Exercise price of the long call + net premium paid

If you want to be a little stringent in calculating your breakeven price point, calculate it as:

Exercise price of long call + net premium paid + commissions paid to broker

Why is the breakeven point calculated as such? It is calculated that way because in order for the trade to turn a profit, the price of the underlying security must rise by the net premiums paid to initiate the bull call spread.

[top]

Step 5: Understand Your Profit Zones

After calculating the breakeven point, the trader is able to understand the where the profit zone lies. The profit zone lies towards the right of the breakeven point.

[top]

Step 6 : Limited potential loss

A bull call spread has a limited potential loss.

[top]

Step 7 : Loss calculation for a bull call spread

Maximum loss = Net debit + commissions paid to broker for executing trades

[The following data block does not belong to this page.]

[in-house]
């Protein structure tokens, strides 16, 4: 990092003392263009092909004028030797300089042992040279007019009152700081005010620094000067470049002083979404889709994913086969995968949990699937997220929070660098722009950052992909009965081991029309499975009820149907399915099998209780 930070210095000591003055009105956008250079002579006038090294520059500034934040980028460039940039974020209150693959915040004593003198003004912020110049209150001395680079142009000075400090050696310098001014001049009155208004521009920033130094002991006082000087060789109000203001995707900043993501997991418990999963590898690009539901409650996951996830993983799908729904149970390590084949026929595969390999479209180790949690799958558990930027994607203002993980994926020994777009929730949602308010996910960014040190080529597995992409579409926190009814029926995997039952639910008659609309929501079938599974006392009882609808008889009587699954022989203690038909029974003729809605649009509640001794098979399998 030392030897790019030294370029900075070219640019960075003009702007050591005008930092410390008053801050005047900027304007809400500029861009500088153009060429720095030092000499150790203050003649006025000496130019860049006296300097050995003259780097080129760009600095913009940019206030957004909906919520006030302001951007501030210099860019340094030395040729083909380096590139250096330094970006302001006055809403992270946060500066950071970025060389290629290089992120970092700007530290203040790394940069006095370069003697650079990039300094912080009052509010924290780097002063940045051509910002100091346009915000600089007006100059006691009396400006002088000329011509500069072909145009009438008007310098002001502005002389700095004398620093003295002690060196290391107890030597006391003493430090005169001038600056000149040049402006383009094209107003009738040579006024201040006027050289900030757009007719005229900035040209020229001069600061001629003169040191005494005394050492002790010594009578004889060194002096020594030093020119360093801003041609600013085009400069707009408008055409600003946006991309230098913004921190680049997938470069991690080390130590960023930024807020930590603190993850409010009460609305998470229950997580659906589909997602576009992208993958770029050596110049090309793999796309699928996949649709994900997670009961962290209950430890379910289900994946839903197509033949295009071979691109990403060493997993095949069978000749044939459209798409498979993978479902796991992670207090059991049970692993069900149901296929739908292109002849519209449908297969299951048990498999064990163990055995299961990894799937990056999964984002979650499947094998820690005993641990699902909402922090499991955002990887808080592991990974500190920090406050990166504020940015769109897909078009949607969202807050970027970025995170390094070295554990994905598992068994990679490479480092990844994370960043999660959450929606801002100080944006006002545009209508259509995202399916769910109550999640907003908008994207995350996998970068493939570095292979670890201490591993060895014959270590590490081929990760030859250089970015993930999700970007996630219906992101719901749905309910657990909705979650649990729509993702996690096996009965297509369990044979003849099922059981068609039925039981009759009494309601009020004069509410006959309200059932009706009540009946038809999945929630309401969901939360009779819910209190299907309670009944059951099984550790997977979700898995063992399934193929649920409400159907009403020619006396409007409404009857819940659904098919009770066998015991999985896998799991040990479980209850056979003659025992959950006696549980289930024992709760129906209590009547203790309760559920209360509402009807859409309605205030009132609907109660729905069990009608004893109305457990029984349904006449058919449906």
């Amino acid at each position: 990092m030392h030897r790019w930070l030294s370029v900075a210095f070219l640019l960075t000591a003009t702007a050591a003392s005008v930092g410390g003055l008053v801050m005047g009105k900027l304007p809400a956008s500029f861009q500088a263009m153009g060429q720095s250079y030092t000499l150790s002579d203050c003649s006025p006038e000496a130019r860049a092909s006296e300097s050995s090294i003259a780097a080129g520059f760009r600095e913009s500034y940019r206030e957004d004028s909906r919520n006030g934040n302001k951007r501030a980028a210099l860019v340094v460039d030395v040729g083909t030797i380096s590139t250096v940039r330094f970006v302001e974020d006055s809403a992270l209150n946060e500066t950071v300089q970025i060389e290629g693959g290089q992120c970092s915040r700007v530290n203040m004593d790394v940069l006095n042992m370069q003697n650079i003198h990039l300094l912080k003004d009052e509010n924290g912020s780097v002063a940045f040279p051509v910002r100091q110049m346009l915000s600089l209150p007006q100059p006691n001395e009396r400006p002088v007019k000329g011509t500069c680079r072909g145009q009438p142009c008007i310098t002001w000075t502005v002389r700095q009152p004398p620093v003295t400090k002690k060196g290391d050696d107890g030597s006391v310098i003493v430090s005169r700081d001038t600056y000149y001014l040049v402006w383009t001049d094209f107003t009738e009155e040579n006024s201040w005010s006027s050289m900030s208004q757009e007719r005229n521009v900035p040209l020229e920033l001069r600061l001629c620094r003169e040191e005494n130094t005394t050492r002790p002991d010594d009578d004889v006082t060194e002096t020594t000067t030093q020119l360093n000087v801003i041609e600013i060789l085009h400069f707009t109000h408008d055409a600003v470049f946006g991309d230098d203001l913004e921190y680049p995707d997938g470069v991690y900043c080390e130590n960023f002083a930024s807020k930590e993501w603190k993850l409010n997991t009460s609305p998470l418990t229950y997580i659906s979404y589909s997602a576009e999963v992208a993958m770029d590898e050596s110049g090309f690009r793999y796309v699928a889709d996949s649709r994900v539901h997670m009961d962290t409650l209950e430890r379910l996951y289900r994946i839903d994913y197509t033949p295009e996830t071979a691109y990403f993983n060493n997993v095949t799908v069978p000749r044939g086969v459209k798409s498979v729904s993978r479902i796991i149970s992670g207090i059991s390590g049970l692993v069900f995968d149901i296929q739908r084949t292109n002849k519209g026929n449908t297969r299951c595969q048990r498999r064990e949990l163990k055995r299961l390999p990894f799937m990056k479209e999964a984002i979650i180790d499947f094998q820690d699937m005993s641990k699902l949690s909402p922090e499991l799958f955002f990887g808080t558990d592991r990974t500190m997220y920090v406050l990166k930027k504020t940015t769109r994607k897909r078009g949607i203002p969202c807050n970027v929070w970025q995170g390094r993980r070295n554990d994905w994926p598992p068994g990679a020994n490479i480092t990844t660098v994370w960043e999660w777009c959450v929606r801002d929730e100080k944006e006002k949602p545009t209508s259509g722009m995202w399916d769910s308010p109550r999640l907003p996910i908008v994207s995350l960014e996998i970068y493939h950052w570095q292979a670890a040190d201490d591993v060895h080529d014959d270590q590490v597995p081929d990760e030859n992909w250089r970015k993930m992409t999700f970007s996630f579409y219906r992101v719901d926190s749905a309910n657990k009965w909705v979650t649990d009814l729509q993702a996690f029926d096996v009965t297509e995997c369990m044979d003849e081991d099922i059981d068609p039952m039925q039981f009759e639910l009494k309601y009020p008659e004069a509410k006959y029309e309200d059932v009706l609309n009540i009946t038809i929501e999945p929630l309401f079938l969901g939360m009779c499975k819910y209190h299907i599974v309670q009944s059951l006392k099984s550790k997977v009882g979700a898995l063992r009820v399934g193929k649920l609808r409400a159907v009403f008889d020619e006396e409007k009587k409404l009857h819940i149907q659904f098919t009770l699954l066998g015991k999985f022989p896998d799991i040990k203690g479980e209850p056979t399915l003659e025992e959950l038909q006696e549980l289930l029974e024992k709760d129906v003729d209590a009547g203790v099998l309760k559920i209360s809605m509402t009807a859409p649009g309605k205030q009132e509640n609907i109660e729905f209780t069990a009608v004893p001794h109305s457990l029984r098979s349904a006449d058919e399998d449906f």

[top]

Step 8 : Limited potential profits

A bull call spread will limit a trader’s potential profits. The maximum profit that a trader can realise is when the price of the underlying security is greater than the exercise(strike) price of call option contract which was shorted.  Do note that the ratio of shorted call option contracts to long call option contracts is 1:1.

[top]

Step 9 : Maximum profit calculation for bull call spread

The maximum profit = Exercise price of the written(shorted) call – Exercise price of the long call – net premium paid – commissions paid to broker for executing trades

Why is there a “net premium” paid?

The option premium of the shorted call is less than the option premium of the long call.

[top]

Step 10 : Calculate Risk & Reward Ratio

When the maximum risk and reward can be calculated, it easy to calculate the risk and reward ratio. This should be done to qualify the trade as one which is attractive. A high risk reward ratio compared to other  similar trades is preferred.

Read more : Understanding Risk/Reward Ratio For Option Traders

[top]

Step 11 : Set Up Trade : Executing a bull call spread

  • Buy an at the money or in the money call option and sell an out of the money call option at a higher exercise price
  • Ratio of long call to short call is 1:1 . For every contract sold, 1 contract should be bought.

[top]

Step 12 : Exit Trade : Exiting a bull call spread